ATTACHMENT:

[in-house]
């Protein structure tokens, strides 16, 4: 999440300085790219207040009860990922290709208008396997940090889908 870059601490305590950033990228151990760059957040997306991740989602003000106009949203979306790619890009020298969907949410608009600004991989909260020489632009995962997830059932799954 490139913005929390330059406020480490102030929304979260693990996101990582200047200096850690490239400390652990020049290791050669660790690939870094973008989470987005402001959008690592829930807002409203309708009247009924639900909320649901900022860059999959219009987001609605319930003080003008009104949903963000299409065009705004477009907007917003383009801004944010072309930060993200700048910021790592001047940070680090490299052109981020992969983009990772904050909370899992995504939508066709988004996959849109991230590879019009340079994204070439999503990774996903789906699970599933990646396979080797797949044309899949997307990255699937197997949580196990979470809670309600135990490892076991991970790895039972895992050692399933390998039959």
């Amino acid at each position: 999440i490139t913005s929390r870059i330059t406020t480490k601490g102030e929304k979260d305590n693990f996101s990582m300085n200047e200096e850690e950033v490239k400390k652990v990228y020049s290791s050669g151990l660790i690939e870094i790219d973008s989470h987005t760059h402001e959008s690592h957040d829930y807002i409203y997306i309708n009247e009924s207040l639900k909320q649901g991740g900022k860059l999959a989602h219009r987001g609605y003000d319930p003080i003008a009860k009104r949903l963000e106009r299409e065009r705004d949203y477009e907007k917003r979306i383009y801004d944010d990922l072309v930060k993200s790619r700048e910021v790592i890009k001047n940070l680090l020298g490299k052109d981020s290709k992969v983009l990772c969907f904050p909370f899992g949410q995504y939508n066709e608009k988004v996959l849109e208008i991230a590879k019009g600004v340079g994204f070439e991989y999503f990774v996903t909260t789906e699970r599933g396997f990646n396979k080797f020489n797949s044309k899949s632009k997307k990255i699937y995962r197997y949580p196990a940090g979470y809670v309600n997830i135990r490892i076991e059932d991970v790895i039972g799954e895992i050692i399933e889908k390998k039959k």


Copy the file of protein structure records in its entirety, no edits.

[in-house]
């Protein structure tokens, strides 16, 4: 999440300085790219207040009860990922290709208008396997940090889908 870059601490305590950033990228151990760059957040997306991740989602003000106009949203979306790619890009020298969907949410608009600004991989909260020489632009995962997830059932799954 490139913005929390330059406020480490102030929304979260693990996101990582200047200096850690490239400390652990020049290791050669660790690939870094973008989470987005402001959008690592829930807002409203309708009247009924639900909320649901900022860059999959219009987001609605319930003080003008009104949903963000299409065009705004477009907007917003383009801004944010072309930060993200700048910021790592001047940070680090490299052109981020992969983009990772904050909370899992995504939508066709988004996959849109991230590879019009340079994204070439999503990774996903789906699970599933990646396979080797797949044309899949997307990255699937197997949580196990979470809670309600135990490892076991991970790895039972895992050692399933390998039959």
């Amino acid at each position: 999440i490139t913005s929390r870059i330059t406020t480490k601490g102030e929304k979260d305590n693990f996101s990582m300085n200047e200096e850690e950033v490239k400390k652990v990228y020049s290791s050669g151990l660790i690939e870094i790219d973008s989470h987005t760059h402001e959008s690592h957040d829930y807002i409203y997306i309708n009247e009924s207040l639900k909320q649901g991740g900022k860059l999959a989602h219009r987001g609605y003000d319930p003080i003008a009860k009104r949903l963000e106009r299409e065009r705004d949203y477009e907007k917003r979306i383009y801004d944010d990922l072309v930060k993200s790619r700048e910021v790592i890009k001047n940070l680090l020298g490299k052109d981020s290709k992969v983009l990772c969907f904050p909370f899992g949410q995504y939508n066709e608009k988004v996959l849109e208008i991230a590879k019009g600004v340079g994204f070439e991989y999503f990774v996903t909260t789906e699970r599933g396997f990646n396979k080797f020489n797949s044309k899949s632009k997307k990255i699937y995962r197997y949580p196990a940090g979470y809670v309600n997830i135990r490892i076991e059932d991970v790895i039972g799954e895992i050692i399933e889908k390998k039959k």